Yeah, that was not really my intention. Clearly West is at the top outside of Red. Just pointing out that many star players flopped miserably and only a select few really excelled at it. Dumars was a great add. He had a spectacular run.Selling West a little short here with the question mark. Dude built the Showtime Lakers and the Kobe-Shaq Lakers. He had a strong run in Memphis before going to the Warriors and helping them reach incredible heights. And now his fingerprints are all over the title contending Clippers. All told, that’s 8 championships and the all-time season wins record for the Logo.
I’d rank West as the second greatest executive in history. Clearly, no one will ever catch Red - the number of championships over multiple team building eras is astounding plus he was a key leader in integrating the league. But over the past 50 years, no one has been able to consistently identify and recruit complementary talent - players and coaches - like West. He’s incredible.
Ah, ok.Yeah, that was not really my intention. Clearly West is at the top outside of Red. Just pointing out that many star players flopped miserably and only a select few really excelled at it. Dumars was a great add. He had a spectacular run.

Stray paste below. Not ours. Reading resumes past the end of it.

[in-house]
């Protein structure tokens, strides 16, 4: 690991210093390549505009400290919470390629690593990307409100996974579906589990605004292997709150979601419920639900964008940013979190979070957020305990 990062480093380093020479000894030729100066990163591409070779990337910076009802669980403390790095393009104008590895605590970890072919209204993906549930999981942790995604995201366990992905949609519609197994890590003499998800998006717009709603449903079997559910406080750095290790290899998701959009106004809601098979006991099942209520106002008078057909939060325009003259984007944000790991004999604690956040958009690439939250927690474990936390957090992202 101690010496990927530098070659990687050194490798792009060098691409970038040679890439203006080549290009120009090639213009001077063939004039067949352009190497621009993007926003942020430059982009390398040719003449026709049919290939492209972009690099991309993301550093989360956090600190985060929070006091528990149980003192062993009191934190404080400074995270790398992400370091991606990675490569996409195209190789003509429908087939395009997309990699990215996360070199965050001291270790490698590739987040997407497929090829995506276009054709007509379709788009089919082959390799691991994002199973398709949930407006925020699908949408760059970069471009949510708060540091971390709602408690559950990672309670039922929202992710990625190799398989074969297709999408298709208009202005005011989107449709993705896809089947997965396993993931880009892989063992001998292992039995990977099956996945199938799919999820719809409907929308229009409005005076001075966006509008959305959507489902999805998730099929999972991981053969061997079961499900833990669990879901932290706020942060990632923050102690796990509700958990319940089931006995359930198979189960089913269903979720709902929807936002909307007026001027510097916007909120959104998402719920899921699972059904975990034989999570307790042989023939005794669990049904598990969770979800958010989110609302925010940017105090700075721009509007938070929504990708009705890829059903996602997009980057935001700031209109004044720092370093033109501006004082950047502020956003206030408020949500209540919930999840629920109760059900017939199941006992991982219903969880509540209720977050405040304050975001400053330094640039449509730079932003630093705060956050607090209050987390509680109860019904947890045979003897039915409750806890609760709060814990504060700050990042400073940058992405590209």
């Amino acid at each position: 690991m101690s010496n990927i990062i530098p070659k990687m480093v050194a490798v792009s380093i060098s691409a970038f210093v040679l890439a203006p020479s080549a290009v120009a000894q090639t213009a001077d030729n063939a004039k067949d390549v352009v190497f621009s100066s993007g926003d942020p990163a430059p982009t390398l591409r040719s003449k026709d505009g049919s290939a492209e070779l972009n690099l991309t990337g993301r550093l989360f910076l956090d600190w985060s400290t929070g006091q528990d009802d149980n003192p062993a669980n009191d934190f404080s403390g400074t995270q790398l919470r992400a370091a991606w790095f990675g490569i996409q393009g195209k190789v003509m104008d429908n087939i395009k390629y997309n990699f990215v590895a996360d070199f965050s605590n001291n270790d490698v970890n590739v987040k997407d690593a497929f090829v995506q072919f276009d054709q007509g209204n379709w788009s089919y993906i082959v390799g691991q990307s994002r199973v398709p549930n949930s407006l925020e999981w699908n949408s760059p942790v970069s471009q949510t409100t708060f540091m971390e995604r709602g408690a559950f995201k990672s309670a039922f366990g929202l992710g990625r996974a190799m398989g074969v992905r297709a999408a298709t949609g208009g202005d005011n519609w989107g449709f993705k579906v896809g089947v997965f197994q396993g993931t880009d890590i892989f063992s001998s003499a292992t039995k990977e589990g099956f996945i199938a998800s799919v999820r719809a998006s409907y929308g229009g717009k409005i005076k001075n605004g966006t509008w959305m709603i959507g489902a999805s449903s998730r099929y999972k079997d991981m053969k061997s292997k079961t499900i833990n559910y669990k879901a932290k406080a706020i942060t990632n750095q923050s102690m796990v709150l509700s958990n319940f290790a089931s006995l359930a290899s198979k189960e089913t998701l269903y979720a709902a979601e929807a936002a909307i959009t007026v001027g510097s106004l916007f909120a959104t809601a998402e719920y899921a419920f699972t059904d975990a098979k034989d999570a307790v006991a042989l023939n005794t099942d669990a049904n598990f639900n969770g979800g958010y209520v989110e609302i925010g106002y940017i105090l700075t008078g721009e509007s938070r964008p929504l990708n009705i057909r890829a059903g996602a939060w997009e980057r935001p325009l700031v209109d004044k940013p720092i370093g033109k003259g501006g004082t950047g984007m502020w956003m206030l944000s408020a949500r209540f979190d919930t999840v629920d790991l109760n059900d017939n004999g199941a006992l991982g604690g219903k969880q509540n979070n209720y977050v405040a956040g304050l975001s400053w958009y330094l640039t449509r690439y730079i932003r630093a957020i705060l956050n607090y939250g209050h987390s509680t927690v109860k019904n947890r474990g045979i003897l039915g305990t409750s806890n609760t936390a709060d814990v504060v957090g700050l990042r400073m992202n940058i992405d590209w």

Just re-watched Ep 5 and noticed a small correction here. He wasn't referencing beating Ewing in college. Jordan said "I had to go back all the way to '84 to whip y'all ass." He meant that he wore his rookie year Air Jordans while beating his Knicks that night.It’s in the little moments like when Ewing comes into the locker room after Jordan’s last game at MSG.Jordan quickly pokes at Ewing about the NCAA championship 16 years after the fact. And Ewing just gives a resigned, practiced “Don’t start that shit.” MJ is an all-time dick.
I asked my kids (14) who, for them, was the most famous person in the world. They named some youtube and tik-tok users. They could pick Obama out and could probably guess on the pope. But no movie stars (maybe the Rock?) or musicians would make the cut.Not to nitpick, but would a 14-year old today have a sense for the Pope? Or even Obama? My wife is 32 and while not a huge sports fan, she can hold her own. Trying to explain Jordan to her these last few Sundays has been pretty much impossible.
I thought the year and a half thing was referencing the fact that Magic had been out of basketball since '91 but Jordan also said something referencing Magic never fouling out.It's so great watching Michael joke around with Bird and Magic during the '98 All-star Game. From 2 saviors of the sport to the next. Jordan was an elder at that point and had earned his place with them.
Also, I know this footage isn't new with this documentary, but I'll never not laugh whenever I see the clip of Jordan, Brid, and Magic posing for Dream Team USA promotional photos, and Magic says "You can't get too close to Michael. It's a foul." And then MJ responds with "You haven't committed a foul in almost a year and a half." It's hilarious seeing these guys acknowledge the superstar rules.